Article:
Wednesday, October 21, 2015

A Trick or A Treat?

It arrives at the end of every October and the evidence of that reality is seen almost everywhere in the culture. And although it was once celebrated mostly by younger kids, it  has shifted into a full blown event for adults and countless millions who seek a  reason to dress up, party and just escape  from the daily routines and stresses of everyday life. And of course we refer to Halloween.

This seemingly minor holiday is currently anything but. In fact, it has grown exponentially.  Retail stores begin hiring additional help for the entire holiday season beginning with this bizarre event. In the last few decades temporary specialty stores have risen up just to meet its demands. And what are those demands? That can be seen by the fact that Halloween is today the second-largest commercial holiday, with only Christmas being ahead of it. Americans will spend an average of $24.00 per person on costumes this year alone. 

In addition to costumes, home decorations are a major part of the season and consumers are expected to spend around a billion and a half dollars this time around. Just about seventy-five feet from where I sit stands a black, air-filled black cat, about the size of a large SUV, complete with lighted eyes that glow after dark. This is typical of countless displays nationwide that are today common throughout the month of October.

The growth of the Halloween industry in these days is being fueled greatly by young adults. In recent years, the young adult age group is most likely to celebrate Halloween. Over half of those in the 18-24 year-old age group are likely to throw or attend a party while about 40% of people plan to wear a costume of some sort.

Without question, Halloween has become a very big deal in America. But is that good, bad or simply neutral when all things are considered? And does the phrase 'Treat or Treat' have a more significant meaning than most might know? Also, considering the darker subject matter that makes up a great portion of the entire scene, what should be the reaction of those who are spiritually-minded Christians to it all?

These are good questions that I could wade into here. But that has been already done by this ministry through David Virkler who was its founder and director. So to gain a biblical perspective on this hugely popular, but very strange celebration, please click here on our ministry website to read his commentary. And please contact us for a printed copy if you desire one for your self, church or group. 

“Finally, brethren, whatever things are true, whatever things are noble, whatever things are just, whatever things are pure, whatever things are lovely, whatever things are of good report, if there is any virtue and if there is anything praiseworthy — meditate on these things.” (Philippians 4:8)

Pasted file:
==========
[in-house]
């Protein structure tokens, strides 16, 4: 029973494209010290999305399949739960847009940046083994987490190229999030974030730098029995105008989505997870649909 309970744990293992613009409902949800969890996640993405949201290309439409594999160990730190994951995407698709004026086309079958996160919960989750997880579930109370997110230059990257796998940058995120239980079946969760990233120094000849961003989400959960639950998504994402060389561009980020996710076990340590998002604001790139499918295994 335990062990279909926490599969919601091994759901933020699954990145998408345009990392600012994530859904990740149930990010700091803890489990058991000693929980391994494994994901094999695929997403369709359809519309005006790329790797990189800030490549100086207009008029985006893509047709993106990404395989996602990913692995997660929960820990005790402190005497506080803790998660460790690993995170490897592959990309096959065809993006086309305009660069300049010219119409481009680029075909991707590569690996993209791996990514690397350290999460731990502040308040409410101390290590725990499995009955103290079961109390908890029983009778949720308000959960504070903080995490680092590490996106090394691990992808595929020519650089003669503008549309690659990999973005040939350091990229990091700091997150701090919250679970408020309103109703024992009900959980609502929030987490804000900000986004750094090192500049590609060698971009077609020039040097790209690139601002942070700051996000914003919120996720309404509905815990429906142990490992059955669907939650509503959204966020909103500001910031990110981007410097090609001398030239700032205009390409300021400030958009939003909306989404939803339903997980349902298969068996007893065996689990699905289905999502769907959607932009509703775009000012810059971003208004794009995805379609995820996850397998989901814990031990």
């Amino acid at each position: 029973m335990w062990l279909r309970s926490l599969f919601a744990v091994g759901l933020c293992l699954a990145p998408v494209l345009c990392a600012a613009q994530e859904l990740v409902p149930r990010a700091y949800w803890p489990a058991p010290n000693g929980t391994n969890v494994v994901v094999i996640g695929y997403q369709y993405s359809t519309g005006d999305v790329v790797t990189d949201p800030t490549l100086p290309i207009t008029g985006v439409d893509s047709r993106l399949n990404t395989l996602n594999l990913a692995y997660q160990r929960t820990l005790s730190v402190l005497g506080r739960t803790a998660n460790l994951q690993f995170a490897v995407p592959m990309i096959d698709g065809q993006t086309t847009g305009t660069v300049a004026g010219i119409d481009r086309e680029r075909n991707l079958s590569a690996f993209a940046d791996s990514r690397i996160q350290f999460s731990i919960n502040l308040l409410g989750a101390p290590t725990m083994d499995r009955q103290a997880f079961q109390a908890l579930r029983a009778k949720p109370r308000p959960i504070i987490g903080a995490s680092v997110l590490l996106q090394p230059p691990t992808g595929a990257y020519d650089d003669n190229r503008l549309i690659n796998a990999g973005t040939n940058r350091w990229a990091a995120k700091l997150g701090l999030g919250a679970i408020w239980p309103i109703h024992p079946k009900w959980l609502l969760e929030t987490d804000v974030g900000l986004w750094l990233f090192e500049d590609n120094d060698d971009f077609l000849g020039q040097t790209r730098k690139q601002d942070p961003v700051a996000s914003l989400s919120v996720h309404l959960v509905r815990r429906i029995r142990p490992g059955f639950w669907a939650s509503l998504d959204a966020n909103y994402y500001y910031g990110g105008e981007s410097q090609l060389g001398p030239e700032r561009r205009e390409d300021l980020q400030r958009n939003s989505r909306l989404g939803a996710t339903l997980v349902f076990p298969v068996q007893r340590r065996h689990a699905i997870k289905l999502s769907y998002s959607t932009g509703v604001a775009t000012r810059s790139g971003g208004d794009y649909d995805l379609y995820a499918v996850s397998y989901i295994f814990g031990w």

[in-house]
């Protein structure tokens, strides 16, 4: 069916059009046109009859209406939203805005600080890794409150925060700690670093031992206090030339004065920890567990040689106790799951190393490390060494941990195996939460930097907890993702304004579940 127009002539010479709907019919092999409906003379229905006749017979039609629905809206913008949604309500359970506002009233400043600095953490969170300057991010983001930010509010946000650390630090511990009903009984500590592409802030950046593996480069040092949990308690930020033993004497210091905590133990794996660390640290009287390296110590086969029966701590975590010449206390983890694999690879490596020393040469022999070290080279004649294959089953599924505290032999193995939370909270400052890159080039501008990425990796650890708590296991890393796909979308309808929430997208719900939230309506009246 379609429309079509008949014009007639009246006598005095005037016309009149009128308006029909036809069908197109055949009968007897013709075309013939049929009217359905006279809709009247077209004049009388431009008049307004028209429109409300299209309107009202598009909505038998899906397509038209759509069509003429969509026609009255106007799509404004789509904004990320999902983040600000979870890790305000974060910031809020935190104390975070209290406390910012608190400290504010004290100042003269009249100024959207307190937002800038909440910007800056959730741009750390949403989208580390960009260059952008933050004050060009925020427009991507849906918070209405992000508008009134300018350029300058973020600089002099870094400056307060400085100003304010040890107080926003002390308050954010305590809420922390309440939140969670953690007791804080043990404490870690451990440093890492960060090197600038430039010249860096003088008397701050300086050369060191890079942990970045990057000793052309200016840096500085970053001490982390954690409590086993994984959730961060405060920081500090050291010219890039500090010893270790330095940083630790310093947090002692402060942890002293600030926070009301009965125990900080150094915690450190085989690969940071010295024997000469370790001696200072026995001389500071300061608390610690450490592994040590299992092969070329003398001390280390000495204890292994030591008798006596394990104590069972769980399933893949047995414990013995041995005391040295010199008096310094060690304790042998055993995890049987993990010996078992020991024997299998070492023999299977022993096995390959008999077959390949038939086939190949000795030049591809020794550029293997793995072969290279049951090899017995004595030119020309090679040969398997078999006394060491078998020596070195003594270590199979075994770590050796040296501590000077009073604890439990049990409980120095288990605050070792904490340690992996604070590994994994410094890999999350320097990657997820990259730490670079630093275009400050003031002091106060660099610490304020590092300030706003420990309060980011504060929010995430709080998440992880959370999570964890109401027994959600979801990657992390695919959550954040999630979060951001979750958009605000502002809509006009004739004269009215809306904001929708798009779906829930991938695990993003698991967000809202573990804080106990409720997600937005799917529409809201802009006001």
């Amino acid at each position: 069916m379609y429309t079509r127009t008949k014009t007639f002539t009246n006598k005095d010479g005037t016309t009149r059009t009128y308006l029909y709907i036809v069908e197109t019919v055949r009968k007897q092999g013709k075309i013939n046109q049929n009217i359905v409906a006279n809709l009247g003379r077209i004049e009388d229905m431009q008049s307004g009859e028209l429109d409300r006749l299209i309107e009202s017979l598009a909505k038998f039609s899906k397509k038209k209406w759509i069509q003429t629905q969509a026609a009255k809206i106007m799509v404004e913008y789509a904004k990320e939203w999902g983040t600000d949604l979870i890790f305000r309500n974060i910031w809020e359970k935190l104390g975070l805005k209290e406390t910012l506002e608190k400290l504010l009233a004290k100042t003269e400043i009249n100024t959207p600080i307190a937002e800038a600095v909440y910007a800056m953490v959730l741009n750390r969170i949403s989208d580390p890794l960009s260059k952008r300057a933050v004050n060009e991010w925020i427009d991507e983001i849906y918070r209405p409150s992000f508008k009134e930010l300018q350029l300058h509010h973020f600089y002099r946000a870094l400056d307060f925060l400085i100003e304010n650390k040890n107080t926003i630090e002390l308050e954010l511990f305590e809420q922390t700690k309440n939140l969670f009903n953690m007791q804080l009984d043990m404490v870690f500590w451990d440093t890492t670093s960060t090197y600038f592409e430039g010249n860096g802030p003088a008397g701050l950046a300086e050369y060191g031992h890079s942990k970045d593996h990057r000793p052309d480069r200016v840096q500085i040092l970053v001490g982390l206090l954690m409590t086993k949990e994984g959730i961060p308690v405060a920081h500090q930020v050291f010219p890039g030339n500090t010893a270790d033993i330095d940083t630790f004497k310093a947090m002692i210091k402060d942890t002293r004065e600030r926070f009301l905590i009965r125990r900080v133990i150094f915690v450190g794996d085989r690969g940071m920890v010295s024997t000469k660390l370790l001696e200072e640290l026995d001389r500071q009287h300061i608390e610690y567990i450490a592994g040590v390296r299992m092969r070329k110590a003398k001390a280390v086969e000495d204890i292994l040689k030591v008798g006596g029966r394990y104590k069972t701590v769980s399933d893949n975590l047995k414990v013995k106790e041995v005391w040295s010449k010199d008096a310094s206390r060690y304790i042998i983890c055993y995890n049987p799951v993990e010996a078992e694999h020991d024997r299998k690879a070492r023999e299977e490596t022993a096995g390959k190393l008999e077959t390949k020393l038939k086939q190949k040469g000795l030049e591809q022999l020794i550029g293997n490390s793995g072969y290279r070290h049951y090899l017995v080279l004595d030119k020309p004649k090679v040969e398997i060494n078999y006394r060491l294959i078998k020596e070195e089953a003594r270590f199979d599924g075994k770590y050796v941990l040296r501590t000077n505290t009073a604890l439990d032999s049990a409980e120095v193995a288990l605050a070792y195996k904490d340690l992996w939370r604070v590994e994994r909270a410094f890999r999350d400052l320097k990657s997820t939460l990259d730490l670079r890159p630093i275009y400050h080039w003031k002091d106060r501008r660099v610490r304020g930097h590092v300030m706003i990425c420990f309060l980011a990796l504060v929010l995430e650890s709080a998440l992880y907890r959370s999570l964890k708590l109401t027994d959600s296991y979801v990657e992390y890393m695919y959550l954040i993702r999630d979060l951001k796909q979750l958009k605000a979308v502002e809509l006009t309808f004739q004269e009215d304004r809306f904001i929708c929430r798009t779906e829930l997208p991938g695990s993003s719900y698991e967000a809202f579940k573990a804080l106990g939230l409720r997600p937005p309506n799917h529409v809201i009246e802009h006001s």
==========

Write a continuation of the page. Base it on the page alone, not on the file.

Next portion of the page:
Bill Breckenridge

Tuesday, October 6, 2015

Tragedy In Oregon - Triumph In Christ

Just about a week ago, the nation was staggered as news surfaced out of a small town in southwest Oregon. It was an all too familiar story of horror and indescribable pain after a lone gunman opened fire on a local community college killing  9 students before apparently killing himself as police arrived. Again it is a scenario that has become all too common in America and a terrible reminder of past atrocities now synonymous with names like Columbine High, Sandy Hook Elementary and Virginia Tech. 

This time the target was at Umpqua  Community College, a school with a total enrollment of about 5,000 located  in Roseberg Oregon. The deadly rampage began approximately 10:40 a.m. Pacific time. The details of exactly what occurred were a bit slow in coming since so many surviving witnesses were in shock. But the perpetrator was 26-year-old Christopher Harper Mercer reported to have been born in Los Angeles County in 1989.  

Mercer had enlisted in the U.S. Army back in  2008. But officials said he was discharged for "failing to meet the minimum administrative standards to serve”. Others have stated that he recently wrote that he was in a bad way, depressed and sullen. He also supposedly lamented that he did not have a girlfriend and felt he had no life. A note found by law enforcement at the scene said the deceased gunman  felt the world was against him.  Is was also reported that he studied other mass shooters before becoming one himself and had left a note that he’d be “welcomed in hell and embraced by the devil” after committing the brutal event.

After the shootings we heard about tightening the current gun laws, making new ones and how these weapons must be removed from citizens if this kind of thing is ever to be controlled. We heard about putting armed guards in schools nationwide to protect the innocent. We heard about the need for preventive counseling and dealing with the survivors of unthinkable traumas. We heard all manner of external reasons for why someone might be driven to do such a thing.